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Guelph artist uses his art to help people and wildlife in Australia

All profits from Garth Laidlaw's special piece of artwork is going directly toward Australian charities
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Garth Laidlaw's Australia 2020 illustration. Supplied photo

Guelph artist Garth Laidlaw is using his talent as a practical tool to help people animals in Australia.

“I think many artists feel isolated and separated because we don’t do anything practical in terms of literally putting out the fire or anything like that, but there are things that an artist can do,” says Laidlaw. 

Last week, Laidlaw created a digital illustration that depicts a map of Australia covered with animals lost to the wildfires, such as a dingo, kangaroo, koala bear, platypus, wombat and the echidna.  

“What I’ve learned from posting this image on Monday is that my social media has kind of exploded,” says Laidlaw, who is selling 11-by-14 inch and 18-by-24 in prints on his website.

All proceeds from the illustration go directly to three charities: Red Cross Australia, Wildlife Victoria (a non-profit organization that offers emergency response services to the community to aid wildlife in danger) and RSPCA NSW, a non-profit organization that cares and rehomes animals across the country. 

"I have been increasingly feeling like i should migrate my business to be supporting social causes and this was a good opportunity to do that,” says Laidlaw, adding that he feels artists can play in an important role in healing after horrific events that take place around the world.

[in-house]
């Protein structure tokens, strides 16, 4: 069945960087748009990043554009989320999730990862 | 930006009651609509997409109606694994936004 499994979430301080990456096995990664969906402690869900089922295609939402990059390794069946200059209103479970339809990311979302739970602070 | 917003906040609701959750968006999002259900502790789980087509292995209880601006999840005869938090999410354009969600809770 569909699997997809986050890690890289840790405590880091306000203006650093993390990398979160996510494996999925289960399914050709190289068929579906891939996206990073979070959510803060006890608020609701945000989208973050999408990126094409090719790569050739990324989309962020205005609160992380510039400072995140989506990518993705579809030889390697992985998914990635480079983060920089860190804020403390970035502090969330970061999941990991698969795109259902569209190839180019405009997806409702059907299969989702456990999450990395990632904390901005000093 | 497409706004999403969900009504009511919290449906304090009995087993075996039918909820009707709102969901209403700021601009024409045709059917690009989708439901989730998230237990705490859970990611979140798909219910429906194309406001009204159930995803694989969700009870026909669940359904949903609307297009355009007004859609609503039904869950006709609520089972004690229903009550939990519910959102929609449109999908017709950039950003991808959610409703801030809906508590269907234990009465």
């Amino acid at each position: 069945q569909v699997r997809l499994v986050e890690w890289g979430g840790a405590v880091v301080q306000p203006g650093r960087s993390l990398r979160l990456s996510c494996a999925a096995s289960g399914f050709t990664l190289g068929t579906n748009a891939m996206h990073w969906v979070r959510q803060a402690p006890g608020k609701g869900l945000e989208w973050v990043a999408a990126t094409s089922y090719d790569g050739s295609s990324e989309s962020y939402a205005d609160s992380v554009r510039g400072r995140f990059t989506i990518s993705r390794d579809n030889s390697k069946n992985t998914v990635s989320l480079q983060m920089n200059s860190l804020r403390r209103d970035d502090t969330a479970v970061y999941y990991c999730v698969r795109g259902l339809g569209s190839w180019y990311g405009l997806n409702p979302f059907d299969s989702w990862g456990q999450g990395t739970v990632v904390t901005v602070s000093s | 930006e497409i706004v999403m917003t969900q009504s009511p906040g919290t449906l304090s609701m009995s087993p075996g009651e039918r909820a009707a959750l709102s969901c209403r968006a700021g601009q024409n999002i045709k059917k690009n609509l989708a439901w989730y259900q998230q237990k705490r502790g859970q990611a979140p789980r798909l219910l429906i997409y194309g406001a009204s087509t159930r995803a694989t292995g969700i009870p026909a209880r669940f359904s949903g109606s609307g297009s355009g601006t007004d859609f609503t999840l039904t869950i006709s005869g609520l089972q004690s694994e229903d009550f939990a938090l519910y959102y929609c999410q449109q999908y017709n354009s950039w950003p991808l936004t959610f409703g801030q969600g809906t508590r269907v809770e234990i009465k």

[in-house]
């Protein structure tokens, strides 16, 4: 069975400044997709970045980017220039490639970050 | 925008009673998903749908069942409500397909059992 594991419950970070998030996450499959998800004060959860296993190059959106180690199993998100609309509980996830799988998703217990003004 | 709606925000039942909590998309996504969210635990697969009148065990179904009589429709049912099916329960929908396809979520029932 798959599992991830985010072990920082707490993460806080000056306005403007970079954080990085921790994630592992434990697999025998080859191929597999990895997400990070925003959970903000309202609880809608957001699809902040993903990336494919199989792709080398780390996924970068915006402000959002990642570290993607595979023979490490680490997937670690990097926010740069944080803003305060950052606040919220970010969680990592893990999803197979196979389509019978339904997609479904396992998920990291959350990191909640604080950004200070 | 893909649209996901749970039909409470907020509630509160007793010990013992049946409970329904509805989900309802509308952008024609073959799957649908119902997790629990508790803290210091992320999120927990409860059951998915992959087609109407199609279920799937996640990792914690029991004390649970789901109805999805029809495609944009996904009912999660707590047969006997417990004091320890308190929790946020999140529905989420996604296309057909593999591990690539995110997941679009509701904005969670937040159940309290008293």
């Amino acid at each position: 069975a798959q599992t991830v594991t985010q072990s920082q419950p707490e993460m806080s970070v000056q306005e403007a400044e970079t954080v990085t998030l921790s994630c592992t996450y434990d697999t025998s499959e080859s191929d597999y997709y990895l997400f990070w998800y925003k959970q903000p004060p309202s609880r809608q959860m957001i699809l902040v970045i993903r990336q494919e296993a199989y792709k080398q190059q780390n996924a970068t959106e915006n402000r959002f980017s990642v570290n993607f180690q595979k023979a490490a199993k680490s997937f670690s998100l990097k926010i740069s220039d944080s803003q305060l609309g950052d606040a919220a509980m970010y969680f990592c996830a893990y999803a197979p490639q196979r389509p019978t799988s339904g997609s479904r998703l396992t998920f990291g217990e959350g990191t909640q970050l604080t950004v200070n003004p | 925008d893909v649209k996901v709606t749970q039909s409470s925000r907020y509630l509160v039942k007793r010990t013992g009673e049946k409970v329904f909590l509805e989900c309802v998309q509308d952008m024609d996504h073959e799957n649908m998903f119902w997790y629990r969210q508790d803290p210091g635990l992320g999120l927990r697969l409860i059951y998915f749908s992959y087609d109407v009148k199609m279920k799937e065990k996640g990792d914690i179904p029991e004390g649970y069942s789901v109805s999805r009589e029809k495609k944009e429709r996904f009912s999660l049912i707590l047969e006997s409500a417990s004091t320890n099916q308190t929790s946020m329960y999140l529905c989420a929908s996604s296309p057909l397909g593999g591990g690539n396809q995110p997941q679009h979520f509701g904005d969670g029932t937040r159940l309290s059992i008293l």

“I was specifically upset about the sheer amount of wildlife that died from the bushfires,” says Laidlaw. 

Approximately half a billion animals have been affected by the fires in New South Wales and millions of them have already died. 

“It's that kind of number that’s hard to even imagine what it even looks like,” says Laidlaw.  

When Laidlaw shared his work on social media Monday, 20 prints sold in the first two days.  

Laidlaw has been selling his artwork online for years. He also illustrated and wrote a children’s book called Sayni and the Windowjet Brothers.

“My skills are at a point where I can start to make things that people want,” says Laidlaw.

“It’s a good reassurance that I have a feel in my artwork that people like and want to purchase.” 

Laidlaw says he feels that images tend to be more effective in conveying a message when they are beautiful as opposed to when they are trying to give information. 

“I think if the artwork looks nice, it always ends up communicating well,” says Laidlaw. 




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